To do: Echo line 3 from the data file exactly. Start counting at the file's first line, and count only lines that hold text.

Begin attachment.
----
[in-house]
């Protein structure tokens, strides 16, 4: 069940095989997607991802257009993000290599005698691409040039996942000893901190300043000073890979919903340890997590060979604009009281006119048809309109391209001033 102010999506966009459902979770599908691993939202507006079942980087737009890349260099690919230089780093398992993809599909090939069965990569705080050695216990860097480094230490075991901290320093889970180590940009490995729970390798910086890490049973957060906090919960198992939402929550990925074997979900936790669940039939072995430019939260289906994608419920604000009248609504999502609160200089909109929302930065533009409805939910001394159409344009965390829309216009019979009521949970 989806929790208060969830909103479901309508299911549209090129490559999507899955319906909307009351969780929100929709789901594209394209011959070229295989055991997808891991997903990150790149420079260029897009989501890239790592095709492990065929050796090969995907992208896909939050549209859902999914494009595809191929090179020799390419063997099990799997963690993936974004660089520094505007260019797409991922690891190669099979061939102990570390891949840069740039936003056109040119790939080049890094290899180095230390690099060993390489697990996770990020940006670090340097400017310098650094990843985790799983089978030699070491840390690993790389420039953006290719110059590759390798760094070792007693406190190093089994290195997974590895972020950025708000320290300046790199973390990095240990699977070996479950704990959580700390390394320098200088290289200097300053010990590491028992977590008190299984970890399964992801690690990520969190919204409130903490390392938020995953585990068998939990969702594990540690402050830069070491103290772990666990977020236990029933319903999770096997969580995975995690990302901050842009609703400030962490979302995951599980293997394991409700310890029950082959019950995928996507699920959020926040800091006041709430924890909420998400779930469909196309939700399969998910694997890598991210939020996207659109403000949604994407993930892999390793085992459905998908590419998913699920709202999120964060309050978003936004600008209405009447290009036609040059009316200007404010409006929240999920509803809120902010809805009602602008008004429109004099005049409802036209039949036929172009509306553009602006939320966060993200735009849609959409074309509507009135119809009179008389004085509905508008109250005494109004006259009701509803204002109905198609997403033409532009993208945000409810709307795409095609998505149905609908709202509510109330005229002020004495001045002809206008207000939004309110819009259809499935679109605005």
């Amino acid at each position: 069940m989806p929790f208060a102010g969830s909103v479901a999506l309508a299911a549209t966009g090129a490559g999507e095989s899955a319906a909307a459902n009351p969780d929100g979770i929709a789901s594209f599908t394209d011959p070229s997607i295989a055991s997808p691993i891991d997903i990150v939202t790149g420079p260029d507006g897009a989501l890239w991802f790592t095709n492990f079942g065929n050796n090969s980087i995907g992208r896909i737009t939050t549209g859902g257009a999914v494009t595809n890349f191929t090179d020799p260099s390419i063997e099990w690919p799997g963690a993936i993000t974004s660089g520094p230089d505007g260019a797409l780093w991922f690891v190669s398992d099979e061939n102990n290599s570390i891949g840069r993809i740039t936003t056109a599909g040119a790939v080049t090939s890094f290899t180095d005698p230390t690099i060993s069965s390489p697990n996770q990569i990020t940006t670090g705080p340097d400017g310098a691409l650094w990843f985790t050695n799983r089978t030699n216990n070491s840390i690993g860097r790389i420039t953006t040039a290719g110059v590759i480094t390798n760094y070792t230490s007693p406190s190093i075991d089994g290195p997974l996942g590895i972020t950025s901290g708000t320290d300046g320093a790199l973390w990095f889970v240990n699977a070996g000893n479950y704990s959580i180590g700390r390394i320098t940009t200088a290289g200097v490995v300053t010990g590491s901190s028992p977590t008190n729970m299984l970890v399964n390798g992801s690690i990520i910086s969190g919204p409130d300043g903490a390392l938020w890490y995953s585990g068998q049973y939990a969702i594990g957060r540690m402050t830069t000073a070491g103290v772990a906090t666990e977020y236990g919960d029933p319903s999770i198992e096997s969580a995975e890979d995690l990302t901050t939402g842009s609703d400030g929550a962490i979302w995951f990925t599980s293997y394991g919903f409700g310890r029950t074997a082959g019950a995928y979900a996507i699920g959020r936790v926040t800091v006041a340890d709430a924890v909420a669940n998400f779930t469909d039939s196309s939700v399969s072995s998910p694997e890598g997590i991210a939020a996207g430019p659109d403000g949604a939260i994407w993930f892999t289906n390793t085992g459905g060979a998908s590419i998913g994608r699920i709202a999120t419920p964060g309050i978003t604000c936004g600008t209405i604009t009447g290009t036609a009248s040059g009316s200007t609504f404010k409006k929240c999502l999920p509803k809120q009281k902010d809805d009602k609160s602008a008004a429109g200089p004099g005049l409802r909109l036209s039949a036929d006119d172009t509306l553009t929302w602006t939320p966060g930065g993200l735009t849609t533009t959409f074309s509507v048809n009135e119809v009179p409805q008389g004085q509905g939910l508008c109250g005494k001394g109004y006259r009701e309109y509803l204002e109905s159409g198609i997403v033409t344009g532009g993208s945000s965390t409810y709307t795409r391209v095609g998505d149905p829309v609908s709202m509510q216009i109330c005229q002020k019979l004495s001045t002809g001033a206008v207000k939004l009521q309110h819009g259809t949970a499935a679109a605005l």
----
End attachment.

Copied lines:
């Amino acid at each position: 069940m989806p929790f208060a102010g969830s909103v479901a999506l309508a299911a549209t966009g090129a490559g999507e095989s899955a319906a909307a459902n009351p969780d929100g979770i929709a789901s594209f599908t394209d011959p070229s997607i295989a055991s997808p691993i891991d997903i990150v939202t790149g420079p260029d507006g897009a989501l890239w991802f790592t095709n492990f079942g065929n050796n090969s980087i995907g992208r896909i737009t939050t549209g859902g257009a999914v494009t595809n890349f191929t090179d020799p260099s390419i063997e099990w690919p799997g963690a993936i993000t974004s660089g520094p230089d505007g260019a797409l780093w991922f690891v190669s398992d099979e061939n102990n290599s570390i891949g840069r993809i740039t936003t056109a599909g040119a790939v080049t090939s890094f290899t180095d005698p230390t690099i060993s069965s390489p697990n996770q990569i990020t940006t670090g705080p340097d400017g310098a691409l650094w990843f985790t050695n799983r089978t030699n216990n070491s840390i690993g860097r790389i420039t953006t040039a290719g110059v590759i480094t390798n760094y070792t230490s007693p406190s190093i075991d089994g290195p997974l996942g590895i972020t950025s901290g708000t320290d300046g320093a790199l973390w990095f889970v240990n699977a070996g000893n479950y704990s959580i180590g700390r390394i320098t940009t200088a290289g200097v490995v300053t010990g590491s901190s028992p977590t008190n729970m299984l970890v399964n390798g992801s690690i990520i910086s969190g919204p409130d300043g903490a390392l938020w890490y995953s585990g068998q049973y939990a969702i594990g957060r540690m402050t830069t000073a070491g103290v772990a906090t666990e977020y236990g919960d029933p319903s999770i198992e096997s969580a995975e890979d995690l990302t901050t939402g842009s609703d400030g929550a962490i979302w995951f990925t599980s293997y394991g919903f409700g310890r029950t074997a082959g019950a995928y979900a996507i699920g959020r936790v926040t800091v006041a340890d709430a924890v909420a669940n998400f779930t469909d039939s196309s939700v399969s072995s998910p694997e890598g997590i991210a939020a996207g430019p659109d403000g949604a939260i994407w993930f892999t289906n390793t085992g459905g060979a998908s590419i998913g994608r699920i709202a999120t419920p964060g309050i978003t604000c936004g600008t209405i604009t009447g290009t036609a009248s040059g009316s200007t609504f404010k409006k929240c999502l999920p509803k809120q009281k902010d809805d009602k609160s602008a008004a429109g200089p004099g005049l409802r909109l036209s039949a036929d006119d172009t509306l553009t929302w602006t939320p966060g930065g993200l735009t849609t533009t959409f074309s509507v048809n009135e119809v009179p409805q008389g004085q509905g939910l508008c109250g005494k001394g109004y006259r009701e309109y509803l204002e109905s159409g198609i997403v033409t344009g532009g993208s945000s965390t409810y709307t795409r391209v095609g998505d149905p829309v609908s709202m509510q216009i109330c005229q002020k019979l004495s001045t002809g001033a206008v207000k939004l009521q309110h819009g259809t949970a499935a679109a605005l």